America Should Punish Litigators Who Misuse Force
JUNE 01, 2008 by JOHN STOSSEL
“We cannot use force.”
That was my response when a lawyer shouted at me, “You media types are bullies, too!”
We were arguing about my April 4 Wall Street Journal op-ed that called class-action and securities lawyers bullies and parasites who enrich themselves through extortion. It’s legal extortion, but extortion nonetheless.
These aggressive lawyers and their Naderite defenders don’t get it. Or they pretend they don’t.
There are only two ways to do things in life: voluntarily or forced. We reporters may be obnoxious, intrusive, stupid, rude, etc., but we cannot force anyone to do anything. All our work is in the voluntary sector.
But litigation is force. When a plaintiff sues, a defendant is forced to mount a defense. If he settles or loses, he’s ]forced to pay. Government is the enforcer.
Sometimes we need force—including the force behind the litigators—to protect our freedoms, just as we may need missiles. But we try not to use our missiles because we understand that they do tremendous collateral damage. But litigation does collateral damage, too. The millions spent on legal defense can’t be used to make life-enhancing—and life-saving—products.
We ought to avoid using lawyers the way we avoid firing missiles.
But we don’t. State attorneys general even hire them to pursue unpopular businesses, like gun makers. When the lawyers make a killing in the name of “protecting the people,” they give a piece of that money to the attorney general’s political campaign. Somehow that is not considered a scandal.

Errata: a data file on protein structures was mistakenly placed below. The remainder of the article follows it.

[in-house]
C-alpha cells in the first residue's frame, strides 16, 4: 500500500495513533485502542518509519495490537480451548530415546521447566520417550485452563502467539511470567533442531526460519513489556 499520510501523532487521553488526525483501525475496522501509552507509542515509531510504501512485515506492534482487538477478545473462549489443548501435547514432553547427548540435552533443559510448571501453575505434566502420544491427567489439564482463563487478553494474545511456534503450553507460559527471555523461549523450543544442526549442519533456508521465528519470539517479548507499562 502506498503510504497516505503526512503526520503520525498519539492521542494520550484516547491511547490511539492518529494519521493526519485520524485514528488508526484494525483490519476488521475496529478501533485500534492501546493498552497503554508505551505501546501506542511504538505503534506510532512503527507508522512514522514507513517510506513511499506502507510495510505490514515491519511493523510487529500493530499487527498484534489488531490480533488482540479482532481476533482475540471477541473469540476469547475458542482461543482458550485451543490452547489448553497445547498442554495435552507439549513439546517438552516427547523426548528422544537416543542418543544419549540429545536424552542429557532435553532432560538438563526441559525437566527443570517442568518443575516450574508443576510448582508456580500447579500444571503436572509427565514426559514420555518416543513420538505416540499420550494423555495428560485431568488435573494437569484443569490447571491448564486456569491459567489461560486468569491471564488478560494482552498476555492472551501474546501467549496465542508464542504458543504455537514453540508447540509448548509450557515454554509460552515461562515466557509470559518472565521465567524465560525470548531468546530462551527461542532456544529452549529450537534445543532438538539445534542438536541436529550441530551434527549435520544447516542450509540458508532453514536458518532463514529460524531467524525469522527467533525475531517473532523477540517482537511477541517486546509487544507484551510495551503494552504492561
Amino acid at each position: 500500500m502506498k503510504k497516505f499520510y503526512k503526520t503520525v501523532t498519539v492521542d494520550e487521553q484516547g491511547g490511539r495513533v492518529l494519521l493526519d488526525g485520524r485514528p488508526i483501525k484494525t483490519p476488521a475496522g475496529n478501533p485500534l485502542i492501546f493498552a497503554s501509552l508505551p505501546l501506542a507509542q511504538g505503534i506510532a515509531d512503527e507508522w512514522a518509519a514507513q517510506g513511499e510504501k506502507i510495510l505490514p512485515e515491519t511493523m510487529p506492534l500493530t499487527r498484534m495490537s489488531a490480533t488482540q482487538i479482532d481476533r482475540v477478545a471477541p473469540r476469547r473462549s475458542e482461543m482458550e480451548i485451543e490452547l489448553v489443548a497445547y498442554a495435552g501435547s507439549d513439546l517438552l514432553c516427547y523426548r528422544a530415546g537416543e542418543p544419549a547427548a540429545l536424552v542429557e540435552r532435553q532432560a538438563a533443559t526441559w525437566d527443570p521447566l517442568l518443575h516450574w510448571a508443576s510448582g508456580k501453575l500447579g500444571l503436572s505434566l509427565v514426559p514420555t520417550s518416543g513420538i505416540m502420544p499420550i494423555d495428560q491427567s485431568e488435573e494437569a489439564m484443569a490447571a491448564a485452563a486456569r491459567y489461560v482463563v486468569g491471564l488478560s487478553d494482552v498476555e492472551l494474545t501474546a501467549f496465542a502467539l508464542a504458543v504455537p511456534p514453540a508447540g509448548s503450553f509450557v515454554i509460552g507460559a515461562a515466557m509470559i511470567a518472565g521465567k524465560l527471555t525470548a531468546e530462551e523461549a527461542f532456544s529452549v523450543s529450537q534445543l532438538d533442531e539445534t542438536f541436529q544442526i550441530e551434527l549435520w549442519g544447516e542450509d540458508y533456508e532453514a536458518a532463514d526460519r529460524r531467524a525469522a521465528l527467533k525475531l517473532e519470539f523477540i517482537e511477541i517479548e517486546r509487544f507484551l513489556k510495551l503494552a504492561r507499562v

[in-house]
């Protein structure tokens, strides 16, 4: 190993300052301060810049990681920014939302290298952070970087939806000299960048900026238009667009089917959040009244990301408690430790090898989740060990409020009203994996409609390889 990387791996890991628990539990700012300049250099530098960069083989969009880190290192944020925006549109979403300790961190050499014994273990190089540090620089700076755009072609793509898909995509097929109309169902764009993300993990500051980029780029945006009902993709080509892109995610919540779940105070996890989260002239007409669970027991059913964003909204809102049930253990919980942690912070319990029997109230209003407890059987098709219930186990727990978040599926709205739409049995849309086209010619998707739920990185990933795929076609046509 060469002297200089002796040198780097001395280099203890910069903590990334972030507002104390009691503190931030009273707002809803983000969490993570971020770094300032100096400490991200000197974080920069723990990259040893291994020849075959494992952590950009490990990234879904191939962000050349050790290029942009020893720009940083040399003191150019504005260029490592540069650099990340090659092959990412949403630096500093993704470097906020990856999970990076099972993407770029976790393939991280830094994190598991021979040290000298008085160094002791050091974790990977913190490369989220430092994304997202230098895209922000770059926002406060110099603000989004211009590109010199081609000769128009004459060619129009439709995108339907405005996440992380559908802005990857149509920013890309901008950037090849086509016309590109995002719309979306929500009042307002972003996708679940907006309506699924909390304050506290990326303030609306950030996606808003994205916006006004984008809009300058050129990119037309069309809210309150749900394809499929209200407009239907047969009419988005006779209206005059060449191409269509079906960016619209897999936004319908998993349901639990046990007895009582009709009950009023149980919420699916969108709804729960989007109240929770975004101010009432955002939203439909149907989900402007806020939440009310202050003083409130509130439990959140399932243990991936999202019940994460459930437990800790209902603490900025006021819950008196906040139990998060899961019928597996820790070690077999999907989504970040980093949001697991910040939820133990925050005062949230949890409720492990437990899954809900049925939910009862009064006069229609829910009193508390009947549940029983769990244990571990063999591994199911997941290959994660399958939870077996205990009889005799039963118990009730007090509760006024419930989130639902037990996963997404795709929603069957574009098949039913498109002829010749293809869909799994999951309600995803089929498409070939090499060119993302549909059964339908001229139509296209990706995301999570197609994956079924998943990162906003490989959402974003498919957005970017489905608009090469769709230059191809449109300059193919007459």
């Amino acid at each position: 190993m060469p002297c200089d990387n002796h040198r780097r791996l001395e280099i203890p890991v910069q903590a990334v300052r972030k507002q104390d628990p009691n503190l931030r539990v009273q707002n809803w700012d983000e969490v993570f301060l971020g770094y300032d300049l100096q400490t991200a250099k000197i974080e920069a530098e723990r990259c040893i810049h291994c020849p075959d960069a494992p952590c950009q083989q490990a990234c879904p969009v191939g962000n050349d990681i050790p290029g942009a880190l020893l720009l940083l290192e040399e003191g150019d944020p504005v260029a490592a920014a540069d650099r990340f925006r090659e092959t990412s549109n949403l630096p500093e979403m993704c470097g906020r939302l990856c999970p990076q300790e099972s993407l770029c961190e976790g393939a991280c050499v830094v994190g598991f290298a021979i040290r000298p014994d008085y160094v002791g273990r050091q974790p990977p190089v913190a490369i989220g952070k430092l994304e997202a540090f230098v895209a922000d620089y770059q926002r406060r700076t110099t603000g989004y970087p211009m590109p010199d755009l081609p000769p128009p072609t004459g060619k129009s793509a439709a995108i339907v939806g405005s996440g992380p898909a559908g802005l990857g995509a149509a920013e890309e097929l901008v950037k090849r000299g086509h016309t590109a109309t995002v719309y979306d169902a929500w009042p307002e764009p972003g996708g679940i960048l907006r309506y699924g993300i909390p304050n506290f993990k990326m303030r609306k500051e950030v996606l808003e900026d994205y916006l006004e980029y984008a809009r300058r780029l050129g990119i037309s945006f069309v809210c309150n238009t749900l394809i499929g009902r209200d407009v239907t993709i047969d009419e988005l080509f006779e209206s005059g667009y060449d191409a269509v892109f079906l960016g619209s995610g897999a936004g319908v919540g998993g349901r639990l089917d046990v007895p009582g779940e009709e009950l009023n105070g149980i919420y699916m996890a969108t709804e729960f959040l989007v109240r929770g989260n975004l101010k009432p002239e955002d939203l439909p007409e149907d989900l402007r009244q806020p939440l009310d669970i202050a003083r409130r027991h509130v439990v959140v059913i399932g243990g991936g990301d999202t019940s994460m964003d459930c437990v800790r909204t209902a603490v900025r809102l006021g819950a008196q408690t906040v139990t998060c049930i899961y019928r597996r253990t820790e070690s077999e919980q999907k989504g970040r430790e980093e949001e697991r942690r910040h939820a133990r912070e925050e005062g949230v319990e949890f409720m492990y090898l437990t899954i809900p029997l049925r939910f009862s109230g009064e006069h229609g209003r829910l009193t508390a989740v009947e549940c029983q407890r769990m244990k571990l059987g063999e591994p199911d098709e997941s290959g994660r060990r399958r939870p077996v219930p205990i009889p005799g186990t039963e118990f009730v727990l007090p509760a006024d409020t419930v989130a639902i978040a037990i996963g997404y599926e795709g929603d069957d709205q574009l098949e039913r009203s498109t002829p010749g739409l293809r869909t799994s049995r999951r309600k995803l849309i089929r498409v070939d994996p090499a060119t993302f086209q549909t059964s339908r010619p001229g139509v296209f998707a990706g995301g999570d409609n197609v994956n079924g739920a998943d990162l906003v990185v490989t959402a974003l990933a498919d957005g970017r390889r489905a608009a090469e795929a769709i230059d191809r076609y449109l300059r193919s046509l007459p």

The businesses that pay may have done nothing wrong. Once an attorney has rounded up lots of complainants, it’s not hard to terrorize companies into settling. They could fight and maybe win, but that distracts managers from what they ought to be doing. And they might get a bad jury and lose the entire company. It’s safer to settle.
Our legal system invites lawyers to act like bullies. Only in America can I sue you for dubious reasons, force you to spend thousands of dollars on lawyers (not to mention the psychic costs—the anxiety and lost sleep that lawsuits create), and when a judge rules that my claim is bunk, I don’t even have to say “sorry.” I can blithely move on to sue someone else. In other countries, I would have to pay your legal fees to at least compensate you for some of the financial damage I caused. “Loser pays,” it’s called.
The trial lawyers have even gamed the language. They call “loser pays” the “English Rule,” as if it’s some weird British law. But it’s not. It’s really the Rest of the World Rule. America is the odd man out because we rarely punish litigators who misuse force.
Litigators fight for a living, day after day. Practice makes perfect. They get good at winning. Because of their clout, “loser pays” never gets though the legislature.
So the lawyers go on bullying. After a recent “20/20” piece on lawyer bullies, viewers sent comments like this one:
“After a real estate deal fell through, the owner of the property, a lawyer, sued me for $25,000 in damages. After two years, I won a summary judgment, which he immediately appealed. We are still in litigation over this, and there is nothing I can do to stop the process. I have offered settlements all along the way, but at this point I have paid more for my mandatory defense than the entire case was worth. If that’s not bullying, I don’t know what is. He continues to do everything in his power to prolong the case, knowing full well what it is costing me. By the time this is all over and I ‘win,’ I will have spent $35,000 and dealt with the stress of the case for more than five years. We are a modest, middle-class family. What was once the hope of being able to pay for my children’s college education now lines a lawyer’s pockets. I have had no recourse but to take it.”
America needs judges willing to say no to the lawyer bullies. America also needs “loser pays.” Otherwise, the parasites will bully away your money and your choices.
Copyright 2008 by JFS Productions, Inc. Distributed by Creators Syndicate, Inc.